A few days ago I mentioned a possible connection between Jobbik (and other extremist parties in Europe as well) and Putin’s Russia. In that post I quoted a 2009 study from the Hungarian think tank, Political Capital. Considering the importance of the subject I would like to call attention to a new revised, up-t0-date study of Jobbik’s relationship with Russia by Political Capital. It can be read in English here. At that time I didn’t go into any details because, quite frankly, I wasn’t well versed in the matter. But this morning I discovered an English-language blog written by Anton Shekhovtsov. Yesterday he posted an article entitled “Fascist vultures of the Hungarian Jobbik and the Russian connection.” The title was intriguing and what followed were some details I hadn’t found in the Hungarian media. For example, a speech delivered by Jobbik EPM Tamás Gaudi-Nagy in a T-shirt with the following message: “Crimea legally belongs to Russia! Transcarpathia legally belongs to Hungary!” May I remind everybody that Gaudi-Nagy was the man who threw the flag of the European Union out of one of the windows of the Hungarian parliament. Here is Gaudi Nagy’s English-language speech with Hungarian subtitles.
There is widespread belief that Jobbik is being supported by Moscow, although we have no direct evidence of such financial support. One thing is sure. Jobbik has more money than the party could possibly collect from its Hungarian followers. Jobbik couldn’t have run the extensive campaign it did on the meager subsidies the government hands out to the parties. Besides Russia, Iran has also been mentioned as a possible source of revenue.
In any case, Shekhovtsov suggests that Gábor Vona, the party’s chairman, was invited to Russia by Aleksandr Dugin, a professor at Moscow State University “who is known for his proximity to fascism.” He seems to be a political eclectic. He is, for instance, one of the most popular advocates of the creation of a Eurasian empire. And he helped write the program for the Communist Party of the Russian Federation.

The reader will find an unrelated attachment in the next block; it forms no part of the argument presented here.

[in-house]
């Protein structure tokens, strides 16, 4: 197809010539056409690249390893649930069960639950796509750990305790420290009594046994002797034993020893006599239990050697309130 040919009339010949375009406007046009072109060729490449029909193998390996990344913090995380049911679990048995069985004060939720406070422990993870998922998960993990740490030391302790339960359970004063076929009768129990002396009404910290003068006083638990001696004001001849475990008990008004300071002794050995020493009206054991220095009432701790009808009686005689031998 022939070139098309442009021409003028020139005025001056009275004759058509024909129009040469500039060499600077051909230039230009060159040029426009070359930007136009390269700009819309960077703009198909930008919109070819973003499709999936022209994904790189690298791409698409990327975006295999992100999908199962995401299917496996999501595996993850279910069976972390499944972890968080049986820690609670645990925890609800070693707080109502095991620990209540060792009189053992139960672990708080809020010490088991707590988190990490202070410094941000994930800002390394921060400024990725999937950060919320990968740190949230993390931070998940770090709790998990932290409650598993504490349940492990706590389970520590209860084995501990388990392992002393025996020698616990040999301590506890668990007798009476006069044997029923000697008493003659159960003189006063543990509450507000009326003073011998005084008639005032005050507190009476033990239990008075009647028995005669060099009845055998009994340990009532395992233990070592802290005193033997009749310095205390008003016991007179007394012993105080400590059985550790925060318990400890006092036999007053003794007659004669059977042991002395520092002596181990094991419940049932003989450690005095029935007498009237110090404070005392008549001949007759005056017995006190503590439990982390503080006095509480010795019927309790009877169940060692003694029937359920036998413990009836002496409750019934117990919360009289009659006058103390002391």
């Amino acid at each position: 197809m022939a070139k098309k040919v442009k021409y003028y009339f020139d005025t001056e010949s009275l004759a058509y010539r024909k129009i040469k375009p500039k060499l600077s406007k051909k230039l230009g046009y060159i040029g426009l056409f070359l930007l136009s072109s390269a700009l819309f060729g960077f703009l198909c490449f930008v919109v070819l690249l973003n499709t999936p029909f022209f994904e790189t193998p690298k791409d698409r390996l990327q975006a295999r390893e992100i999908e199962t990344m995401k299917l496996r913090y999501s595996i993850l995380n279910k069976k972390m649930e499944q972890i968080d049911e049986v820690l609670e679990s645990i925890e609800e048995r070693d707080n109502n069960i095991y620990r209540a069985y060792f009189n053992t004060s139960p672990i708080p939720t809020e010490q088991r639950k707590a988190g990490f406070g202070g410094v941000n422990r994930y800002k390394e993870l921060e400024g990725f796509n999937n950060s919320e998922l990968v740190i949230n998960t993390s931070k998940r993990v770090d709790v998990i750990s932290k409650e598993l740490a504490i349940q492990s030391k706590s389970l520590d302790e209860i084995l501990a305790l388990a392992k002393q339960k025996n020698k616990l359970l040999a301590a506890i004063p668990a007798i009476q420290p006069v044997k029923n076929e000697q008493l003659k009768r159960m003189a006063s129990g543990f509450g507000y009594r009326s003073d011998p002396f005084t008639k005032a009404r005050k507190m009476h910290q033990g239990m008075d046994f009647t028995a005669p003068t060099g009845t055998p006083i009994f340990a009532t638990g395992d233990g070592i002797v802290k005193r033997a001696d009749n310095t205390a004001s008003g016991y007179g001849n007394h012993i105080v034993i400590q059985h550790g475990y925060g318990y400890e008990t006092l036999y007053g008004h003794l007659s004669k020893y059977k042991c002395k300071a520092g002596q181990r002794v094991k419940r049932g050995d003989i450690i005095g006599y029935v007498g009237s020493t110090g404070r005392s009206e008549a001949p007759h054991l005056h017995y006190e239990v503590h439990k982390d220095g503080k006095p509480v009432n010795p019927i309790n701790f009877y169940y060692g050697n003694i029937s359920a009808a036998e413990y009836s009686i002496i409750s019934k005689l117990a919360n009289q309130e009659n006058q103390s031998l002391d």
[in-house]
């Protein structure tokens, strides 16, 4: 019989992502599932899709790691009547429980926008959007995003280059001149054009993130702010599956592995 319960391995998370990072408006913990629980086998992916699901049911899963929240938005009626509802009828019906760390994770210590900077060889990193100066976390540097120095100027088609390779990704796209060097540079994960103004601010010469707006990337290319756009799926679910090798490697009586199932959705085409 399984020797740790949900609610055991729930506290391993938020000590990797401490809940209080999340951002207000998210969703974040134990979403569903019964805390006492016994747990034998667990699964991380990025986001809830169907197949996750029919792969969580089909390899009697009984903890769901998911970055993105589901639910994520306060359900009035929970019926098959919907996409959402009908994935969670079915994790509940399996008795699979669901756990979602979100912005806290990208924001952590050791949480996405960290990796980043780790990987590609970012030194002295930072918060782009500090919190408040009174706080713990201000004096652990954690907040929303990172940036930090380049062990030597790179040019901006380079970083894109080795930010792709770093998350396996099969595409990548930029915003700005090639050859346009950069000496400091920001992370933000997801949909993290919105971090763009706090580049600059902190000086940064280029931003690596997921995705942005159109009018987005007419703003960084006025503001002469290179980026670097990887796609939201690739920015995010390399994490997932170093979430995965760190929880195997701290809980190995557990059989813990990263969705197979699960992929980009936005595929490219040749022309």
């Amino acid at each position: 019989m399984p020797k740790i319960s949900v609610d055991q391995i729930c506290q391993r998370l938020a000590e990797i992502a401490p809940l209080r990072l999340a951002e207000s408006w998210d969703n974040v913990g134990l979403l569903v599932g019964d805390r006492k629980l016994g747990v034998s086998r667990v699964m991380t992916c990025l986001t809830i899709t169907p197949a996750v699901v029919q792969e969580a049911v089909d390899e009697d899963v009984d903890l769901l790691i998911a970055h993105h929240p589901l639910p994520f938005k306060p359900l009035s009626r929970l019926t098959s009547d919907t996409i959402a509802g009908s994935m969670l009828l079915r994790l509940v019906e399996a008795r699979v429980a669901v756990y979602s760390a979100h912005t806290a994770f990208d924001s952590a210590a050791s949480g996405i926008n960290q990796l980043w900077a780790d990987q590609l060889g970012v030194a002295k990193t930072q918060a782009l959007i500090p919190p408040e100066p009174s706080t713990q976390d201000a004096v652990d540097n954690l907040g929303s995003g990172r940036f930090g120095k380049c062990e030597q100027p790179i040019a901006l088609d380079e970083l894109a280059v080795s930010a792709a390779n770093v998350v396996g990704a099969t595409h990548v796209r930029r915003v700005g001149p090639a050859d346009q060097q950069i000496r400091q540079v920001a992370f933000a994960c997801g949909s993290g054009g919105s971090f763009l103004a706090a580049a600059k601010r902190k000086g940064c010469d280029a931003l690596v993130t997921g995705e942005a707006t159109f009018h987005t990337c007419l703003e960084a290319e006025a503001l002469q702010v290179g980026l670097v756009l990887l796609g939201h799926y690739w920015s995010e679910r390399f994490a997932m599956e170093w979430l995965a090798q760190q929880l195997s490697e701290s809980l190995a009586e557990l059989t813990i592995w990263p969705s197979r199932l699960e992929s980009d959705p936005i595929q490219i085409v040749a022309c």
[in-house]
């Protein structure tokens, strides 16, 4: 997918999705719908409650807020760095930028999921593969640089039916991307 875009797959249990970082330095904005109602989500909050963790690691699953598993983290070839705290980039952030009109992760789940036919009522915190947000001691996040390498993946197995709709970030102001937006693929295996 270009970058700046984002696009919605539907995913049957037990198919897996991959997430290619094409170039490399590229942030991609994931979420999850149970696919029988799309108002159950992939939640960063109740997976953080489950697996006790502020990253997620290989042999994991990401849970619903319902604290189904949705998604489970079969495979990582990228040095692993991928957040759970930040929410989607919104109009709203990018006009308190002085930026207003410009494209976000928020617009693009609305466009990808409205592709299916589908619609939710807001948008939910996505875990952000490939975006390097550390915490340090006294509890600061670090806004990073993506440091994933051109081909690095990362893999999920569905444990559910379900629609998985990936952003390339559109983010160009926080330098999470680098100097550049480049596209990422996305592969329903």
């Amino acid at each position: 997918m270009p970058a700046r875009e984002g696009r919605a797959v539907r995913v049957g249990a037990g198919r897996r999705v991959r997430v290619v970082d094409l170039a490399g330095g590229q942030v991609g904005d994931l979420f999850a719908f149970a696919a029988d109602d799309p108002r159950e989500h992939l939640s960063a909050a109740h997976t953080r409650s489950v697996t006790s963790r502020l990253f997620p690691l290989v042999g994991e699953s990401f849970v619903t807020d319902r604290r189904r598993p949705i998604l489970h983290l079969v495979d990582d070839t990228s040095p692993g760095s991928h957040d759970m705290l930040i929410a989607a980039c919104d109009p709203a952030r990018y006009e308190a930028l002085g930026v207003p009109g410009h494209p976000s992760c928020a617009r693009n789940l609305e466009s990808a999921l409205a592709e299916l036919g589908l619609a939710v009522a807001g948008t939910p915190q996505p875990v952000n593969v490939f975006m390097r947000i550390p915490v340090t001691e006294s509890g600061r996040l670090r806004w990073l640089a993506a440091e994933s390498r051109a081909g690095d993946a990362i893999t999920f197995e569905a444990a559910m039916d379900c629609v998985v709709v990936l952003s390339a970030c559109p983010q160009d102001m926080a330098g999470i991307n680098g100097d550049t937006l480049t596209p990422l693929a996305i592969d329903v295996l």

Vona had an opportunity while in the Russian capital to deliver a lecture entitled “Russia and Europe.” In this speech Vona called the European Union a “treacherous organization” and declared that it would be better for Hungary to join the Russia-dominated Eurasian Union should the occasion arise.
While in Russia, according to ATV, Vona also had a meeting with Ivan Grachov, chairman of the Russian Duma’s commission on energy, and Leonid Kalashnikov, deputy chairman of the Duma’s committee on international affairs. Kalashnikov is a member of the top leadership of the Russian communist party.
The plot only thickens with the entrance of Béla Kovács, a man about whom we know very little but enough for some people to suspect that he is a Russian agent. He was born in Budapest, but after finishing high school he moved with his parents to Japan, sometime in the late 1970s. His father was apparently employed by the Hungarian Embassy in Tokyo. It is possible that he also spent four years at “one of the private universities” in the United States, but he graduated from the Institute of International Relations, known for its close ties to the KGB. In addition to Hungarian, Kovács speaks Russian, English, French, German, Japanese, and Polish.
He returned to Hungary in 1986 but in 1988 went back to Moscow where he apparently worked for several Russian companies involved in international trade. We don’t know why, but in 2003 he again returned to Hungary, where he established a small salad bar which failed. In 2005 he discovered Jobbik, whose “bright enthusiastic young men” changed his life. Soon enough he became a very important man in the party. He handles the party’s finances, and in 2010 he was chosen to represent Jobbik in Brussels. There he is considered to be a Russian lobbyist.
Kovács is a man of the world and seems to have connections with leading members of far right parties all over Europe and the United Kingdom. As his Jobbik colleagues said, without him they wouldn’t have been able to find their bearings in Brussels so easily. It was his idea to create the Alliance of European National Movements, which includes all important far-right parties.
He was one of the representatives of extremist parties whom Russia invited “to monitor” the Crimean referendum last month. Most of the overseers came from right radical circles, although there were a few from the far left parties of Finland, Germany, and Greece.
I discovered an article about Kovács on the website of the new neo-Nazi party, Magyar Hajnal (Hungarian Dawn). It claims that in 2010 he was penniless but a couple of years later he managed to live lavishly, a fact that was confirmed by other sources. According to József Gulyás, a former member of the parliamentary committee on national security, Kovács’s background and activities are “entirely impenetrable.” Mind you, Gulyás is convinced that Jobbik “is a phony nationalist party which serves only Russian interests.”
I assume that, given his background, the Hungarian national security office is keeping an eye on Kovács. Given their poor performance in the past, however, I have the feeling they know no more about Kovács than anyone can discover by diligently searching the Internet for clues.